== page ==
The latest survey conducted among public officials shows 70 percent think they should make their property known to the public, and 21 percent do not agree.
Public officials and ordinary people from more than 10 province and cities, including Beijing, Shanghai and Tianjin, were involved in the survey, according to the annual report on China's rule of law that was released by the Chinese Academy of Social Sciences.
A total of 1,300 questionnaires were given out among cadres and 1,350 among the public. The valid returned questionnaires for each group numbered 1,137 and 1,138, respectively.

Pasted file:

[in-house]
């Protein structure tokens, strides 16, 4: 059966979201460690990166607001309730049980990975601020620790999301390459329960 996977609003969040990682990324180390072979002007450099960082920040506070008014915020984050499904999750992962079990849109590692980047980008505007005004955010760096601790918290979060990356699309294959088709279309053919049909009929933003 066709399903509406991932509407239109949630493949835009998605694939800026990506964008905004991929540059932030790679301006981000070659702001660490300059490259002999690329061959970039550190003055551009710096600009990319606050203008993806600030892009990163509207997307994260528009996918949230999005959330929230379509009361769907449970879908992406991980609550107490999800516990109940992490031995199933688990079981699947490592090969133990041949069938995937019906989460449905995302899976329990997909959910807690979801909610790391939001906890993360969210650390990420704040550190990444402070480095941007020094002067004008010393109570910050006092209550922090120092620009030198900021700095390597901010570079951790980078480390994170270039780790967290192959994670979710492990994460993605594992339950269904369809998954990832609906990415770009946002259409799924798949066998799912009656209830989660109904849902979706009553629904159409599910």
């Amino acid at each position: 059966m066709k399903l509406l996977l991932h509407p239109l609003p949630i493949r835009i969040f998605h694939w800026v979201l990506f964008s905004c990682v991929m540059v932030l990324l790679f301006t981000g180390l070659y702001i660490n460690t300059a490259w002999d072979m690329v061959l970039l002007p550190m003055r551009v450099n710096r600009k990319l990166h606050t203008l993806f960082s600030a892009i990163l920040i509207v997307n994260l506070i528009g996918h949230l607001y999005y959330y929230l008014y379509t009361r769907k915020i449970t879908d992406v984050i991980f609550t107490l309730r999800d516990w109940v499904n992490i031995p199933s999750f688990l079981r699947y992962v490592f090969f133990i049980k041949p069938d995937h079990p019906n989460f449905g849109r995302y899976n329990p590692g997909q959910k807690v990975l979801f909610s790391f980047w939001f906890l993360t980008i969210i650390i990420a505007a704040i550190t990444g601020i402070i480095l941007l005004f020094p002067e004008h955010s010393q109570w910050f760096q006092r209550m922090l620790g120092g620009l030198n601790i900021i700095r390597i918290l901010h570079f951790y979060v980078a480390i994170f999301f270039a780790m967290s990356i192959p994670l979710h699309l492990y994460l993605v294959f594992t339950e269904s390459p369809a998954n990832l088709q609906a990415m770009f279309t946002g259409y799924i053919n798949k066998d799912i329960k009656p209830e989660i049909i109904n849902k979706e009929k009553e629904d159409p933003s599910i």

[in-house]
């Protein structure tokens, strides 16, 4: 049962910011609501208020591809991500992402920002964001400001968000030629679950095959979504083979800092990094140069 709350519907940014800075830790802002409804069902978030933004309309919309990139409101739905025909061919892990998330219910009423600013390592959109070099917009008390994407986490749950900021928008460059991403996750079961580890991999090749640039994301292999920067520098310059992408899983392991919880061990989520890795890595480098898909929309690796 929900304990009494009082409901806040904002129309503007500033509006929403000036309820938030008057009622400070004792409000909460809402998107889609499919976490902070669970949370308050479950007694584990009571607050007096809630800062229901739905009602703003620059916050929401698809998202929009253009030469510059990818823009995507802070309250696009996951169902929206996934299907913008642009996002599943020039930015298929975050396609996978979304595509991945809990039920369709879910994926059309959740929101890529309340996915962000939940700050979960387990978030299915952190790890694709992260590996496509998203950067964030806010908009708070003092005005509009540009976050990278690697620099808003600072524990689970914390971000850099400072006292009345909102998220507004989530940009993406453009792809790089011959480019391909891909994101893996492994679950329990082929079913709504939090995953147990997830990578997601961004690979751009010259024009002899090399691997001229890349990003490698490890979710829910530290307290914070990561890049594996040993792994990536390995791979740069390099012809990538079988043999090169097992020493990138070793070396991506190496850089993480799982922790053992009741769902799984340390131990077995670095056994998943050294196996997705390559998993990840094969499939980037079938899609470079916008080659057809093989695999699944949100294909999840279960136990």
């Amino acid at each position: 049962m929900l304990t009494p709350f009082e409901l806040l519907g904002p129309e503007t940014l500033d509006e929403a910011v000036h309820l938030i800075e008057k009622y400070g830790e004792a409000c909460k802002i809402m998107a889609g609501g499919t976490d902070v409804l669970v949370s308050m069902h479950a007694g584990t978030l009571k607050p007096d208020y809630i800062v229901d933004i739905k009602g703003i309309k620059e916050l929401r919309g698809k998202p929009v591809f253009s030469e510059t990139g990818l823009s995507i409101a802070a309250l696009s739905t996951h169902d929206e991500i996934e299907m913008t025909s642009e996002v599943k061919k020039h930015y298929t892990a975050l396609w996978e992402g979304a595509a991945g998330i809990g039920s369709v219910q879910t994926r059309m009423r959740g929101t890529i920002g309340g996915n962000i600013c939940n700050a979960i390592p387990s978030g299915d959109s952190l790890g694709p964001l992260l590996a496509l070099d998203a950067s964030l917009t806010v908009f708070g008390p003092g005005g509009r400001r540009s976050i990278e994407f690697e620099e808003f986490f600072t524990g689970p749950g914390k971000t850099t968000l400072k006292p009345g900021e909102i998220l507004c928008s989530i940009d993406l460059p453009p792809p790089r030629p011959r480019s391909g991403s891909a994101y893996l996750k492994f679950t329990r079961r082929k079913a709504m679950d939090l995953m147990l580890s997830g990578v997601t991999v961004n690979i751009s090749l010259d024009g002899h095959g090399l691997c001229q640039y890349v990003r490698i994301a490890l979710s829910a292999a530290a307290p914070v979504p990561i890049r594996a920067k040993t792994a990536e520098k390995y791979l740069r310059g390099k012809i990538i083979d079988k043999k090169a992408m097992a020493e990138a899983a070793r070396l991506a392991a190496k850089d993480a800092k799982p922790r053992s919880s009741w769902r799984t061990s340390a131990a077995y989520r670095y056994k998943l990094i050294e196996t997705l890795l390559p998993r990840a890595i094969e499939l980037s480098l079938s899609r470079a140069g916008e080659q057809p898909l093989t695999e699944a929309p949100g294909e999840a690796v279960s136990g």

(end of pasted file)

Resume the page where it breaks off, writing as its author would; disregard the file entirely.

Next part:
More than 81 percent of the general public believes officials should open their assets, and it is also widely recognized among the officials themselves.
The survey shows that the higher the officials' level, the more likely they are to believe they should open their assets to the public. More than 80 percent of officials at the provincial, ministerial, departmental or bureau levels support publicizing assets, while 64 percent at the section level (the lowest level of cadres) do not.